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-   -   Dead Buguino (

dcb 06-25-2008 09:42 AM

Dead Buguino
I wanted to play around with wire wrapping and recently discovered a technique called dead bug. You basically glue your components upside down to something with all the legs sticking up in the air so it resembles a dead bug. So I picked up a wire wrapper and some wire, put some buttons together and put some leads on my replacement lcd, then hotglued everything in place (using the pcb prototype as a rough guide), leads up, and got wrapping :)

Note: I added a P4 compatable programming header so I can reflash it in place.

MetroMPG 06-25-2008 10:33 AM

That's super cool. (The name "dead bugging" adds the "super" part.)

OT: just realized the display maxes out at 99.9 mpg... Oh no!

dcb 06-25-2008 10:39 AM


Originally Posted by MetroMPG (Post 38239)
just realized the display maxes out at 99.9 mpg... Oh no!

Nope, it drops the decimal over 99.9 so max display is 999 for big numbers, 999999 for normal sized numbers.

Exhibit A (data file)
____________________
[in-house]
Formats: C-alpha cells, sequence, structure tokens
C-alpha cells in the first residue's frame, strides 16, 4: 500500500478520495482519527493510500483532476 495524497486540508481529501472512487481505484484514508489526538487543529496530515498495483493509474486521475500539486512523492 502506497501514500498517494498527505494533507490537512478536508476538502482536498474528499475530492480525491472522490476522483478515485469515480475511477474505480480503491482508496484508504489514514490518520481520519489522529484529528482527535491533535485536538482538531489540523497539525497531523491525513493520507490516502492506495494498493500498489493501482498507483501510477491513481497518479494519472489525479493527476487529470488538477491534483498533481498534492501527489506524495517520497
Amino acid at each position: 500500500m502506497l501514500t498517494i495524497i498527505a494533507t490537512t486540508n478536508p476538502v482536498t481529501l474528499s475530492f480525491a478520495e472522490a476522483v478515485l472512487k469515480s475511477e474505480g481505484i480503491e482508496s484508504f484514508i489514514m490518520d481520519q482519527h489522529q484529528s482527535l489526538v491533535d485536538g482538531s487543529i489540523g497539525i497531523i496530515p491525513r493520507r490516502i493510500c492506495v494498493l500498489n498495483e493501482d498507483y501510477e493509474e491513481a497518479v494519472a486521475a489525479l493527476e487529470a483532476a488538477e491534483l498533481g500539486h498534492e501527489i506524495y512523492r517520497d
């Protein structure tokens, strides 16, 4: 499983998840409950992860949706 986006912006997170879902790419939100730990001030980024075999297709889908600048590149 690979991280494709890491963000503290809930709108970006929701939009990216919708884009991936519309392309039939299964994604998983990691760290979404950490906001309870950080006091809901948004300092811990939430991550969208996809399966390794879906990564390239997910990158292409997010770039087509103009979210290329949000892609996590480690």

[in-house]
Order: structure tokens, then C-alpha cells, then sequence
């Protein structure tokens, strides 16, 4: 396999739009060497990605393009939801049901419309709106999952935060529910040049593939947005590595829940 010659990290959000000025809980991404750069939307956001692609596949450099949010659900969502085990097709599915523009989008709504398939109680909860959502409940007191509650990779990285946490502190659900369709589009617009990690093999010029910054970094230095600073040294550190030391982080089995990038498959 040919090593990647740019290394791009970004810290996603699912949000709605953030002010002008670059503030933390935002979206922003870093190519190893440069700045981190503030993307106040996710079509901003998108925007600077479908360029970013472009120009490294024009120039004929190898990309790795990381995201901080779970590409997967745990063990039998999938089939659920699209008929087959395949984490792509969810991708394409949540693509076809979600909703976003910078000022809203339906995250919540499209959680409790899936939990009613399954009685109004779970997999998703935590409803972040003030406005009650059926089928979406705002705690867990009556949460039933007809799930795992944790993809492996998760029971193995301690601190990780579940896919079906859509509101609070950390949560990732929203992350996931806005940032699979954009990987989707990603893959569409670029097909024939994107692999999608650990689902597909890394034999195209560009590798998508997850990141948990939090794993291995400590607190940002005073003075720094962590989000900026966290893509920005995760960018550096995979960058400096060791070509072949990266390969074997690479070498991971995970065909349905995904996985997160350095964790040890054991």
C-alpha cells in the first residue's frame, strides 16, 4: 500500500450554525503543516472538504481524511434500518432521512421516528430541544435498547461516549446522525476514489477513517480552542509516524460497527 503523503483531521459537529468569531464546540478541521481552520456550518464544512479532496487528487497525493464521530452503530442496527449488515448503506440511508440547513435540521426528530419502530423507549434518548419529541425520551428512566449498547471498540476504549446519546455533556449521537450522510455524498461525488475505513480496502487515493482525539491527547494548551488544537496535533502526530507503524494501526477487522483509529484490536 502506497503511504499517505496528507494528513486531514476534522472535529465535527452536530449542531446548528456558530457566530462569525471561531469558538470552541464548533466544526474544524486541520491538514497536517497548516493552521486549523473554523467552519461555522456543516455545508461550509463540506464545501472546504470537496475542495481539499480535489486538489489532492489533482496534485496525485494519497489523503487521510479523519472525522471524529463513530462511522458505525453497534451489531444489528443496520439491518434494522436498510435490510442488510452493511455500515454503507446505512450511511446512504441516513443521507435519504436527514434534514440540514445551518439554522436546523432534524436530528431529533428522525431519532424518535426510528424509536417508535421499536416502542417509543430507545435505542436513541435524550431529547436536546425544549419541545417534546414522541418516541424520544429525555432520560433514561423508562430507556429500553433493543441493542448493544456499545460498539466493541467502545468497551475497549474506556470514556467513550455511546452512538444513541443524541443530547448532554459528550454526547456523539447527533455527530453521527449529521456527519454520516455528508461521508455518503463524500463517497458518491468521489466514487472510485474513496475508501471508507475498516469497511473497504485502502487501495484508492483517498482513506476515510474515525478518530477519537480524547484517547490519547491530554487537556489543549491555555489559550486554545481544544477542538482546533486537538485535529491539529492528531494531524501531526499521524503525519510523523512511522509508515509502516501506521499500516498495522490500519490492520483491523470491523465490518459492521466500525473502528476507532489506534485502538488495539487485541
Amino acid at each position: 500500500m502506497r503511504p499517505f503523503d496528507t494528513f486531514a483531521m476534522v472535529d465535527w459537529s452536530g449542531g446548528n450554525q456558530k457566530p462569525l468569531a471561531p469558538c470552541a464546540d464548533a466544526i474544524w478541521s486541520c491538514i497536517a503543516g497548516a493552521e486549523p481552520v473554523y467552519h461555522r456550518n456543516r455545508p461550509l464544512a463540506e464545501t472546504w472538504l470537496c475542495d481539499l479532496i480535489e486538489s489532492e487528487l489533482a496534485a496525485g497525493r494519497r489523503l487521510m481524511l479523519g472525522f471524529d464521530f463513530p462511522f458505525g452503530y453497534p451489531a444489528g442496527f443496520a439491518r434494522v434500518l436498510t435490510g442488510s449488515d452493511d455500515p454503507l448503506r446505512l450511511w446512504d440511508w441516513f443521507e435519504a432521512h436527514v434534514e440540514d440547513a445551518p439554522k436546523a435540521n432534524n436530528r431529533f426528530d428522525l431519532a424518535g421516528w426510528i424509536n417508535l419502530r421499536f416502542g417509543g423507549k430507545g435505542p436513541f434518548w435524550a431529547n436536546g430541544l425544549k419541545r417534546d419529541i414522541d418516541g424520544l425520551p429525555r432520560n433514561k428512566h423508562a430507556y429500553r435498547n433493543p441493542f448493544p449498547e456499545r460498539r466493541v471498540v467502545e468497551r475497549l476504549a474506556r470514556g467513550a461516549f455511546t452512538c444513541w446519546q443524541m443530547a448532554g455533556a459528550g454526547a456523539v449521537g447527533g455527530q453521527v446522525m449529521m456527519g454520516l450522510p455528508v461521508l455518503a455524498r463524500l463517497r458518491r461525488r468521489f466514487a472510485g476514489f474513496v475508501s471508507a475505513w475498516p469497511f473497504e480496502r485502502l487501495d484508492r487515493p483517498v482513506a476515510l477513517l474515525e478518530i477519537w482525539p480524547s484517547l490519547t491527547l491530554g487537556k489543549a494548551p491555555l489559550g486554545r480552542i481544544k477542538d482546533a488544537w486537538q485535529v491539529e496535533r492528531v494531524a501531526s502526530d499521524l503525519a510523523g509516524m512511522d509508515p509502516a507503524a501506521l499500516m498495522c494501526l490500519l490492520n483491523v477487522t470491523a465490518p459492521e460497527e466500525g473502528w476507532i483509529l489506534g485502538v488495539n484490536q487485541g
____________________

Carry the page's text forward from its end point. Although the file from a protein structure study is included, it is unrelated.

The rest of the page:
awillard69 06-25-2008 12:28 PM

In my experience, that works great for one-way projects. If, however, you want to replace a blown chip, you have to completely rebuild that portion. But, yes, a cool method.

SVOboy 06-25-2008 01:08 PM

Looks sweet! How much time did it take?

dcb 06-25-2008 02:43 PM

Thx, took my time. Maybe 2 hours. Would be challenging to repair a blown chip, but salvage is easy enough. The nice thing about it is the wire management, with the little built in stripper, and the attaching tool holding onto the wire, makes these short connections pretty easy. Problem is you need a bit of lead length, so wirewrap works great with dead bug style, but the standard chip leads are not long enough to wire wrap through some proto board.

I have come up with a strategy for small solid wire that works pretty well, basically strip a long length of it before you start, hanging on th the copper and the insulator. Then solder one end, hold the insulator over the route the wire will go and cut it at the next connection, hold the insulator next to the wire and cut the copper a little longer, then slide the piece of insulator back on the wire and mash the wire into place and solder the end. There is probably a name for that approach too :)

awillard69 06-25-2008 05:29 PM

They make chip sockets designed with long leads for wire wrap projects.

dcb 06-25-2008 05:52 PM

I know :) I just have developed enough confidence in the current arrangement over time that thought dead bug would be fun.

teraamper 03-06-2010 03:16 AM

Is it possible to get a shematic and the program for this great work.
Can it work with km/h

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